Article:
In most areas of life, the mention of a tech company tends to mean several things. Facebook and Twitter represent social media, Apple means iPhones and Microsoft means Window and work. The allusions are simple and pleasant; turn the conversation to taxes, however, and things take a sour turn.
Tech giants across the globe have become notorious for effectively refusing to pay ‘normal’ levels of tax, a strategy that has to this point managed to collectively save them a great deal of money. With public opinion now firmly turning against this kind of behavior, things are beginning to change, such as Microsoft agreeing to foot a $57 million tax bill from the state of Washington, spread out across the next two years.
According to the Seattle Times, this comes following the addition of a clause in the recent state budget, which has not yet been publicly contested by Microsoft, that seemed to specifically target the tech giant. It removes a “software machinery & equipment sales tax exemption” that was previously claimed. With a revenue in excess of $90 billion annually, and with cash reserves roughly equaling that, this is barely even pocket change for the firm.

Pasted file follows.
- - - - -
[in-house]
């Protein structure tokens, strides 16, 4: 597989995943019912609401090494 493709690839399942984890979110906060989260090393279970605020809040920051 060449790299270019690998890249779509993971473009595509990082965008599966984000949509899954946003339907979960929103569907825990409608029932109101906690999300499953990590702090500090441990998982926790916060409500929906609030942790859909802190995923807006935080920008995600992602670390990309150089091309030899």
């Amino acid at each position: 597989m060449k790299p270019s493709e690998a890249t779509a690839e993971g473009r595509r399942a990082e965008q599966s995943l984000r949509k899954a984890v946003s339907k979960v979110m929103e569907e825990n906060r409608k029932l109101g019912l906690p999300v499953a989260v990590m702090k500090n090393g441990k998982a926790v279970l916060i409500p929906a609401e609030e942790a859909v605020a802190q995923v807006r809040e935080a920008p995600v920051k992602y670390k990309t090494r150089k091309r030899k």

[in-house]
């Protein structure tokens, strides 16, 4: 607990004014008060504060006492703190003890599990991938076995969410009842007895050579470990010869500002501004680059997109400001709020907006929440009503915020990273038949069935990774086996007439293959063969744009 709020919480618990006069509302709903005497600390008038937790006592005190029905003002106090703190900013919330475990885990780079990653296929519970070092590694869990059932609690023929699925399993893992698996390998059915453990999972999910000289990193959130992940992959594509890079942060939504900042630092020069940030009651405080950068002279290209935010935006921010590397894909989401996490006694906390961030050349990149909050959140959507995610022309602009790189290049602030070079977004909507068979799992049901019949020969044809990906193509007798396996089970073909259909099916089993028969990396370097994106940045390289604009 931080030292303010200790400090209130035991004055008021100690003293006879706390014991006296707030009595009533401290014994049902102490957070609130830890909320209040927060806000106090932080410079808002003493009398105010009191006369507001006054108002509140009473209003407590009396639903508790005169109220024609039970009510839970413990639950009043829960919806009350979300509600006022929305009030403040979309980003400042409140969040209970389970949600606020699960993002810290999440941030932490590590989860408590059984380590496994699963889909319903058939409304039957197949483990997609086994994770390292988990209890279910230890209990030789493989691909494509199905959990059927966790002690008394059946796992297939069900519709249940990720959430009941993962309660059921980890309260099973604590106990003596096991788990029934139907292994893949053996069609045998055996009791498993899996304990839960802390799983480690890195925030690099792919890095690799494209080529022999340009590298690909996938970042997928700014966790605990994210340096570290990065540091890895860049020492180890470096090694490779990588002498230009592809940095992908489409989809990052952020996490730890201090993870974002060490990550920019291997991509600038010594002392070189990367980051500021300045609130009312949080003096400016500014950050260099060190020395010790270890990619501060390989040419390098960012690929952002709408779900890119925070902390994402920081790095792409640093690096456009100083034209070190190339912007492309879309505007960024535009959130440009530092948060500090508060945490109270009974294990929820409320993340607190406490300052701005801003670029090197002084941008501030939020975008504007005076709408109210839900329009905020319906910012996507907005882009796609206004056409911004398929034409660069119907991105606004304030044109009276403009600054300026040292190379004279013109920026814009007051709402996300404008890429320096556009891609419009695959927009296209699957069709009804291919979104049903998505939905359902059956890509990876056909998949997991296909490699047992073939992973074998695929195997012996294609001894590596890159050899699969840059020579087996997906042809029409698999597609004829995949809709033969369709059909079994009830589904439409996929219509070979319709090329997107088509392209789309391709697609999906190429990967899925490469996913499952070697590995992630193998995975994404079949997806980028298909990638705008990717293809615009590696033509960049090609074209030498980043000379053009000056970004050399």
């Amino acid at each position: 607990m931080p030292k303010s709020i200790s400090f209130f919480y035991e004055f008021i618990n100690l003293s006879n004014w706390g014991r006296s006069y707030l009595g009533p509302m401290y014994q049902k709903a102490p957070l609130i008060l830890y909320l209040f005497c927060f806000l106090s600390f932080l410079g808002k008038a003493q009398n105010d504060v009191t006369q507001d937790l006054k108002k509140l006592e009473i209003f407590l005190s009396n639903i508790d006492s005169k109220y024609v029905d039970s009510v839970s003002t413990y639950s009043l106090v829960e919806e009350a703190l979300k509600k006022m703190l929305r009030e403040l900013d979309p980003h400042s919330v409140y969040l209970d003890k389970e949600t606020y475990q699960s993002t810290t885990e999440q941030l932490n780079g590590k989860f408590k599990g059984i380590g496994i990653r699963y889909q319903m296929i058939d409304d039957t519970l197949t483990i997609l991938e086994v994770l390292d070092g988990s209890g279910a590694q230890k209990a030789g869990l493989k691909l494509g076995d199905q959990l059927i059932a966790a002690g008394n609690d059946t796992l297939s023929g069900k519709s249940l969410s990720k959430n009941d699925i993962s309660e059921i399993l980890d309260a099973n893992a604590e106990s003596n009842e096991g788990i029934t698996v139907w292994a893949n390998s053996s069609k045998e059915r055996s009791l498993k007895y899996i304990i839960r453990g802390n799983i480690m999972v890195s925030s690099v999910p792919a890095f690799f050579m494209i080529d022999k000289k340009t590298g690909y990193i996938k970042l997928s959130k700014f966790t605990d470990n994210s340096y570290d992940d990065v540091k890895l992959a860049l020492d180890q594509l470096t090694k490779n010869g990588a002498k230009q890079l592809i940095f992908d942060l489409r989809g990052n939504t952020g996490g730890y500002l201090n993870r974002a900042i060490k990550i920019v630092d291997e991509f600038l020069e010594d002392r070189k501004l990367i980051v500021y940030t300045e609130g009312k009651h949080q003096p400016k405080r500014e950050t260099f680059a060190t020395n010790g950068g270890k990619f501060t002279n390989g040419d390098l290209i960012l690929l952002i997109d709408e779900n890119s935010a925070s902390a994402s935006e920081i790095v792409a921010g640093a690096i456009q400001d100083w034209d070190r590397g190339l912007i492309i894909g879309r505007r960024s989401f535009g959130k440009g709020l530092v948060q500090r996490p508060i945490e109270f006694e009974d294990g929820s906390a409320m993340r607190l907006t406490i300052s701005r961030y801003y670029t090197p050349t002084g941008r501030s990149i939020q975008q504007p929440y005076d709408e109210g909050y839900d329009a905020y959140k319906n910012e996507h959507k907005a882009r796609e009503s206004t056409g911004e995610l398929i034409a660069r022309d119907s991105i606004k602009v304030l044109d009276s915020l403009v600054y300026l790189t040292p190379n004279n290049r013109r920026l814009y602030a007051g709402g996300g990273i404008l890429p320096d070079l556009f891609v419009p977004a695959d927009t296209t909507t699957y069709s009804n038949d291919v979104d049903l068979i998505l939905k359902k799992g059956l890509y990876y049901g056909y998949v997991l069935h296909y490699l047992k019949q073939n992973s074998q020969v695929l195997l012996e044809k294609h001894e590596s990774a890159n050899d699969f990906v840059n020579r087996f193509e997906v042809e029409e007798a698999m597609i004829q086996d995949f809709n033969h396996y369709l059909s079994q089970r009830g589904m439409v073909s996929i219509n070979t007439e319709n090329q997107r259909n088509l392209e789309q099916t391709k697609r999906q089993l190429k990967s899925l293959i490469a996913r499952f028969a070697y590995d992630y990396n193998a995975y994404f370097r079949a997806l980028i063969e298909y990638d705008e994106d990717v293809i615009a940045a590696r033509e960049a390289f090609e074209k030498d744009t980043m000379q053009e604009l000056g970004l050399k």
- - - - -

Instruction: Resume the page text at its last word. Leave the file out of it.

Do you think more companies ought to be open about their tax dealings?Further reading: Microsoft